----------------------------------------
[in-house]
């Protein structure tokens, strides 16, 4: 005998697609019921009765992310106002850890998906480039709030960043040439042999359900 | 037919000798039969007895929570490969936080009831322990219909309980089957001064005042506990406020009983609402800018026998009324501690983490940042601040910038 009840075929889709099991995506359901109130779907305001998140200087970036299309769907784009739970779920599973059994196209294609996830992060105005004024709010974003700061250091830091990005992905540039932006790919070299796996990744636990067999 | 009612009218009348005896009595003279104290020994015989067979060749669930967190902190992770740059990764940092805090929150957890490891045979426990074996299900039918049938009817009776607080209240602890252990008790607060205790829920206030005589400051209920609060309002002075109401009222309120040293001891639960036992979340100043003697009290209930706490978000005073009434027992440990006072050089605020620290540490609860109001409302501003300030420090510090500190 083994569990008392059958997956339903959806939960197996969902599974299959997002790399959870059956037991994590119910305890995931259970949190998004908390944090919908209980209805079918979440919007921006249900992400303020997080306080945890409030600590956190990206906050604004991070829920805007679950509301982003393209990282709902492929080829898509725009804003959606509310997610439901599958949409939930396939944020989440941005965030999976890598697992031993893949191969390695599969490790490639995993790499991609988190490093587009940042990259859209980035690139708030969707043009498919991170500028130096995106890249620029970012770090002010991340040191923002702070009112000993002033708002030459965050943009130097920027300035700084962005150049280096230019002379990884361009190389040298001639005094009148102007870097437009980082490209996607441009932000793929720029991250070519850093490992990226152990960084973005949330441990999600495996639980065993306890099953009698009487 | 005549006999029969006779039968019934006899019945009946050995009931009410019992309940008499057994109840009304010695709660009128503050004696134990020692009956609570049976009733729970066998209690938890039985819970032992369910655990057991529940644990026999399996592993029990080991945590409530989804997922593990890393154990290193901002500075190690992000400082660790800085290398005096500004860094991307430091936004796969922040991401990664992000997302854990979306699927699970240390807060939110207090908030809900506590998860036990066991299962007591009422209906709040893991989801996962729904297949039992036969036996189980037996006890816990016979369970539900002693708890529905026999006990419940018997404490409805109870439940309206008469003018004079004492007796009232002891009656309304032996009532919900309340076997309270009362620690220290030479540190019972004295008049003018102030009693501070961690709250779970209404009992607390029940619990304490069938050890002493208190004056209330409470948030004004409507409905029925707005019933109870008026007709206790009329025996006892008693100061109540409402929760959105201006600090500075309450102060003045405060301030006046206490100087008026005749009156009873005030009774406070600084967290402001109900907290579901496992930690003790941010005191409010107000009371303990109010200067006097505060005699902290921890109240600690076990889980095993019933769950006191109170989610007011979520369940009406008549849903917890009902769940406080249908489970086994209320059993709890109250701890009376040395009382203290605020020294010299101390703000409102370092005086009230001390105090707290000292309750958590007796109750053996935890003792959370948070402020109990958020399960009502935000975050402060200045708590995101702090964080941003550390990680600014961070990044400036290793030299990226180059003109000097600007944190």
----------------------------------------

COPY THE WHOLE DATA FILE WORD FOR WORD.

[in-house]
């Protein structure tokens, strides 16, 4: 005998697609019921009765992310106002850890998906480039709030960043040439042999359900 | 037919000798039969007895929570490969936080009831322990219909309980089957001064005042506990406020009983609402800018026998009324501690983490940042601040910038 009840075929889709099991995506359901109130779907305001998140200087970036299309769907784009739970779920599973059994196209294609996830992060105005004024709010974003700061250091830091990005992905540039932006790919070299796996990744636990067999 | 009612009218009348005896009595003279104290020994015989067979060749669930967190902190992770740059990764940092805090929150957890490891045979426990074996299900039918049938009817009776607080209240602890252990008790607060205790829920206030005589400051209920609060309002002075109401009222309120040293001891639960036992979340100043003697009290209930706490978000005073009434027992440990006072050089605020620290540490609860109001409302501003300030420090510090500190 083994569990008392059958997956339903959806939960197996969902599974299959997002790399959870059956037991994590119910305890995931259970949190998004908390944090919908209980209805079918979440919007921006249900992400303020997080306080945890409030600590956190990206906050604004991070829920805007679950509301982003393209990282709902492929080829898509725009804003959606509310997610439901599958949409939930396939944020989440941005965030999976890598697992031993893949191969390695599969490790490639995993790499991609988190490093587009940042990259859209980035690139708030969707043009498919991170500028130096995106890249620029970012770090002010991340040191923002702070009112000993002033708002030459965050943009130097920027300035700084962005150049280096230019002379990884361009190389040298001639005094009148102007870097437009980082490209996607441009932000793929720029991250070519850093490992990226152990960084973005949330441990999600495996639980065993306890099953009698009487 | 005549006999029969006779039968019934006899019945009946050995009931009410019992309940008499057994109840009304010695709660009128503050004696134990020692009956609570049976009733729970066998209690938890039985819970032992369910655990057991529940644990026999399996592993029990080991945590409530989804997922593990890393154990290193901002500075190690992000400082660790800085290398005096500004860094991307430091936004796969922040991401990664992000997302854990979306699927699970240390807060939110207090908030809900506590998860036990066991299962007591009422209906709040893991989801996962729904297949039992036969036996189980037996006890816990016979369970539900002693708890529905026999006990419940018997404490409805109870439940309206008469003018004079004492007796009232002891009656309304032996009532919900309340076997309270009362620690220290030479540190019972004295008049003018102030009693501070961690709250779970209404009992607390029940619990304490069938050890002493208190004056209330409470948030004004409507409905029925707005019933109870008026007709206790009329025996006892008693100061109540409402929760959105201006600090500075309450102060003045405060301030006046206490100087008026005749009156009873005030009774406070600084967290402001109900907290579901496992930690003790941010005191409010107000009371303990109010200067006097505060005699902290921890109240600690076990889980095993019933769950006191109170989610007011979520369940009406008549849903917890009902769940406080249908489970086994209320059993709890109250701890009376040395009382203290605020020294010299101390703000409102370092005086009230001390105090707290000292309750958590007796109750053996935890003792959370948070402020109990958020399960009502935000975050402060200045708590995101702090964080941003550390990680600014961070990044400036290793030299990226180059003109000097600007944190």